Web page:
“Do you want to be safe and good, or do you want to take a chance and be great?” Jimmy Johnson
R – Right up front I will tell you that the problem with the phrase “taking a risk” is that doing so means so many different things to so many people. I also think the phrase is over used. With regard to music education, there are risks and then there are risks. The small scale ones are important (“I’m going to try a new warmup today”) but the larger ones I’ve seen others take are inspirational to me…
* A colleague who after 12 years in his first H.S. gig decided to leave a place he enjoyed (and who loved him) to see how he would fare in a new school; a new environment, putting to work the skills he had accumulated to that point in his career.
* A colleague of mine who, under the threat of a proposed budget cut ripping into the music program, suddenly did a planned blackout during one of her choir’s songs in concert and explained to the audience when the lights came back up that this is what would happen to the entire program if the cuts went through.
* A colleague who submitted a CD for her Chorus to perform at an MENC Conference, was selected, and saw the nerve racking experience through.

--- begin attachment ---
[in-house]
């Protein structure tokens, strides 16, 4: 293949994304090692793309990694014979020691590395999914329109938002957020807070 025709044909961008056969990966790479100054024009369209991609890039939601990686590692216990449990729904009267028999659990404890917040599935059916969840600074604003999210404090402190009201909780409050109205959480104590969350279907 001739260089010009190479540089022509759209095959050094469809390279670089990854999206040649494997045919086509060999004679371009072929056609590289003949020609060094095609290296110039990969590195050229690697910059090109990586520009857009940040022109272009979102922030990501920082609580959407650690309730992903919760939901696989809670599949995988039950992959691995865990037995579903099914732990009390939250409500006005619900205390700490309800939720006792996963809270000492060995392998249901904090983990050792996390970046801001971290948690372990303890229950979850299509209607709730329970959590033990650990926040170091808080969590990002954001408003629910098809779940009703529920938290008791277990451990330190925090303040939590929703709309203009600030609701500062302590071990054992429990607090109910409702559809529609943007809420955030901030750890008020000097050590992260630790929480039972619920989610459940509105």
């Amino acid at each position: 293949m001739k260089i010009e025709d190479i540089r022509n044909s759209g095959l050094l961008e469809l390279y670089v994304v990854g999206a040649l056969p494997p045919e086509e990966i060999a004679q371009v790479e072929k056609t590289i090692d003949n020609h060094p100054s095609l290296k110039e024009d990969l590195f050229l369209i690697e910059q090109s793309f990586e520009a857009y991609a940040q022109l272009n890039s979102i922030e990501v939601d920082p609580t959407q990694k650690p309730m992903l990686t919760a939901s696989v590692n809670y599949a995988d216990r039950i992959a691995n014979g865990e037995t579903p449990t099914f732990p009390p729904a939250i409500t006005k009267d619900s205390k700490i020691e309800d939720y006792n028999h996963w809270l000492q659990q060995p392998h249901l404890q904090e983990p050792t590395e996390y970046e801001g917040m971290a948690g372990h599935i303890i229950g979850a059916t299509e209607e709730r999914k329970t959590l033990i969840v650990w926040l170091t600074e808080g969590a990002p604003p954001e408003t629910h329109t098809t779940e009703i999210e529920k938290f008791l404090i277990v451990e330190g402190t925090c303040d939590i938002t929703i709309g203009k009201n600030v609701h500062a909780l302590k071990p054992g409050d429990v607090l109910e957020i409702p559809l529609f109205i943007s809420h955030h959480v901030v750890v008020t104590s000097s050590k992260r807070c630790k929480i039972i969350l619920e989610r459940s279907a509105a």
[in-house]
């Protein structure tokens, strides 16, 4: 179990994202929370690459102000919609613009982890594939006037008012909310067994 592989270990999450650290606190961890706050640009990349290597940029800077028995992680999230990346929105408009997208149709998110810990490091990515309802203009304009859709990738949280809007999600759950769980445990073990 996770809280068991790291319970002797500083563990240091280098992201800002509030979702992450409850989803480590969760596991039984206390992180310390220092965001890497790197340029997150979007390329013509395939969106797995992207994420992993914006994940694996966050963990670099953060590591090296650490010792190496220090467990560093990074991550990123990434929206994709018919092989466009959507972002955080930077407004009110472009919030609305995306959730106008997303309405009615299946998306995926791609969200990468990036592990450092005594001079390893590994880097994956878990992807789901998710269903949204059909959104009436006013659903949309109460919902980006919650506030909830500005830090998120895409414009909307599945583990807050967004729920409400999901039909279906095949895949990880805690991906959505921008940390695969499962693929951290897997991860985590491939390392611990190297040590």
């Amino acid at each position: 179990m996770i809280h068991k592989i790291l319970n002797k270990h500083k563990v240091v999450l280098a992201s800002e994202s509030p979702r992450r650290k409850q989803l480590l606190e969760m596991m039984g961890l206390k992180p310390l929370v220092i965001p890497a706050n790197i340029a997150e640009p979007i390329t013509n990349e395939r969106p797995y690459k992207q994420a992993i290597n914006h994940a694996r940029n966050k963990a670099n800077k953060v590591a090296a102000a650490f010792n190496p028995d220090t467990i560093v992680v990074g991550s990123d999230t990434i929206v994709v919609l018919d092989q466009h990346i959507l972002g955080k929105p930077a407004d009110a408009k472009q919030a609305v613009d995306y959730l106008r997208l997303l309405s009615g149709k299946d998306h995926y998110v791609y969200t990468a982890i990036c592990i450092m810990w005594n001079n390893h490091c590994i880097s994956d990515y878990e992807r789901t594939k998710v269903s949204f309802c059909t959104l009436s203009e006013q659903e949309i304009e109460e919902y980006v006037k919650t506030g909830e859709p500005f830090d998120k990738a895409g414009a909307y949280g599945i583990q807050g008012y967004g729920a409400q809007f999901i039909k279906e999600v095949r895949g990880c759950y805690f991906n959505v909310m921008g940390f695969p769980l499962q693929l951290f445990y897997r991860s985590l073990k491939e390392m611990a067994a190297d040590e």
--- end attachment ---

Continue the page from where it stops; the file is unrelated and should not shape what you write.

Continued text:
* A colleague who decided on her own to go entirely to a standards based system of assessment with her Junior High program and has established what is a true model for what the future of music education holds at that grade level.
* A colleague who was a former Dept of Education “teacher of the year” for all of Maine, who left her classroom to work for the Dept. of Ed, working diligently to improve the educational environment, as well as the educational practices for Arts educators in the state.
* Jarika, at the first concert of her career, beginning the concert by putting a sight reading example on a huge screen and teaching the entire audience to sight sing.
There is one single common thread between all these examples of large scale risks that occurred: every single person I just mentioned grew profoundly. They grew as people. They grew as teachers. They grew as mentors. They fostered growth in those around them. Risk taking does not guarantee success, unless you measure that success in terms of personal and professional growth. And if you do measure success in those terms, then here’s the good news: your success rate at taking a monumental risk is right at 100%.
Are you ready to take a risk in your professional life? Connect all the dots below with 4 connecting lines only, without lifting your finger from the screen.
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To quote Keene State College’s Dr. Sandra Howard from last weekend, “Imagine the possibilities”.